A new DynaLines study by Netherlands-based Dynamar B.V. on the possible merger of Hapag-Lloyd and Hamburg Süd finds the combined companies “would have a lower exposure to the more challenging, but still important East-West routes and a further improved coverage of the believed more promising North-South trades.”
The 14 page Hamburg Express report, released Tuesday, noted that if the two German carriers—who announced they were discussing a possible merger in December—do combine, they “will have a more balanced portfolio than that of larger Maersk Line.”
Combined, the two German companies would have about 57 percent of their liftings in the North-South and regional routes, 14 percent in the Europe-Far East trade, 16 percent in the transatlantic and 14 percent in the transpacific. Maersk’s shares in these trades are 41 percent, 39 percent, 8 percent and 12 percent, repectively.
DynaLiners said that with its bigger exposure to the North-South trades Hamburg Süd’s carryings have grown at a compound annual growth rate of 8 percent since 2000, compared to just 4 percent for Hapag-Lloyd.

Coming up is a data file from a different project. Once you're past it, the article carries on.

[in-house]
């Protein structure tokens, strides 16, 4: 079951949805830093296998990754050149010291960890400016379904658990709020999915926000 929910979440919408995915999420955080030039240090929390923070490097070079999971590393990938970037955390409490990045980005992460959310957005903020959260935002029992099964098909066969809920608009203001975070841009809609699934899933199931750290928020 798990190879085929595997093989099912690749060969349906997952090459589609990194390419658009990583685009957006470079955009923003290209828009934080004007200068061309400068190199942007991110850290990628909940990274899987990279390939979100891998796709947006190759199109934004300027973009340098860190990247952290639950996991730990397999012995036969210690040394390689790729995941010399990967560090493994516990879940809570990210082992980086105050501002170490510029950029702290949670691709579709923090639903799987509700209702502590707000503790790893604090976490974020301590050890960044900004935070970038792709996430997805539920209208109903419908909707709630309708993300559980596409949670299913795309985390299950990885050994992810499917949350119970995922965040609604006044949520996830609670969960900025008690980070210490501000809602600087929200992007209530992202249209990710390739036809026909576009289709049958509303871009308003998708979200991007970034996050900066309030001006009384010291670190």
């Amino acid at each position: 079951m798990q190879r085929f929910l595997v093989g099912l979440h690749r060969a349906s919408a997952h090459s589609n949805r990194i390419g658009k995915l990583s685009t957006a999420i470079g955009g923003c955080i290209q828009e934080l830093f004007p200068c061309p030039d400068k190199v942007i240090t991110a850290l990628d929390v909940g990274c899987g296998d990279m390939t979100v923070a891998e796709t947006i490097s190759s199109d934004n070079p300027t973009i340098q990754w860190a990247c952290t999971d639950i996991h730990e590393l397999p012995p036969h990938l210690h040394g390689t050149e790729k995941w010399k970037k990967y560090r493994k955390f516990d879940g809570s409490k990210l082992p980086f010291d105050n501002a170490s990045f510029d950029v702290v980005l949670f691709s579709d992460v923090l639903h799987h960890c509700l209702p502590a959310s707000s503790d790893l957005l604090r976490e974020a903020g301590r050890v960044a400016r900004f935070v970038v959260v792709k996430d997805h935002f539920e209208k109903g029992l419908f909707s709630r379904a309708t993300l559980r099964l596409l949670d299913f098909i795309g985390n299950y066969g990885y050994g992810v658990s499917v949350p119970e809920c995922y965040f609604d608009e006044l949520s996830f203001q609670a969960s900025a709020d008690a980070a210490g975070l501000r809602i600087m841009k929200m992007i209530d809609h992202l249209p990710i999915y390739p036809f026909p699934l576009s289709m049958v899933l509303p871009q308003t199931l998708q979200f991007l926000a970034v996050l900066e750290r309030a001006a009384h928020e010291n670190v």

It is not known how the European competition authorities will view a combination of the German carriers, but DynaLiners’ experts say the Herfindahl-Hirshman Index, commonly used to measure industry concentration, would increase from 703 to 724.
That increase shows “some impact indeed, but it should be considered that a measure in excess of 1,500 would point at a moderately concentrated industry. So in this respect: not really any substantial progress in consolidation.”
Both companies face challenges because of stagnating growth in the container shipping industry, which DynaLiners said has amounted to only 1 percent to 2 percent in 2012.
Hapag-Lloyd’s orderbook is about 15 percent of its fleet, it says, but introducing seven 13,200 TEU ships, “in a probably stagnant Europe-Far East trade is not an easy job.” Hamburg Süd has an order book equal to about 40 percent of its fleet, which DynaLiners says “looks much more problematic now that the South America routes also seem to have fallen to stagnation.” – Chris Dupin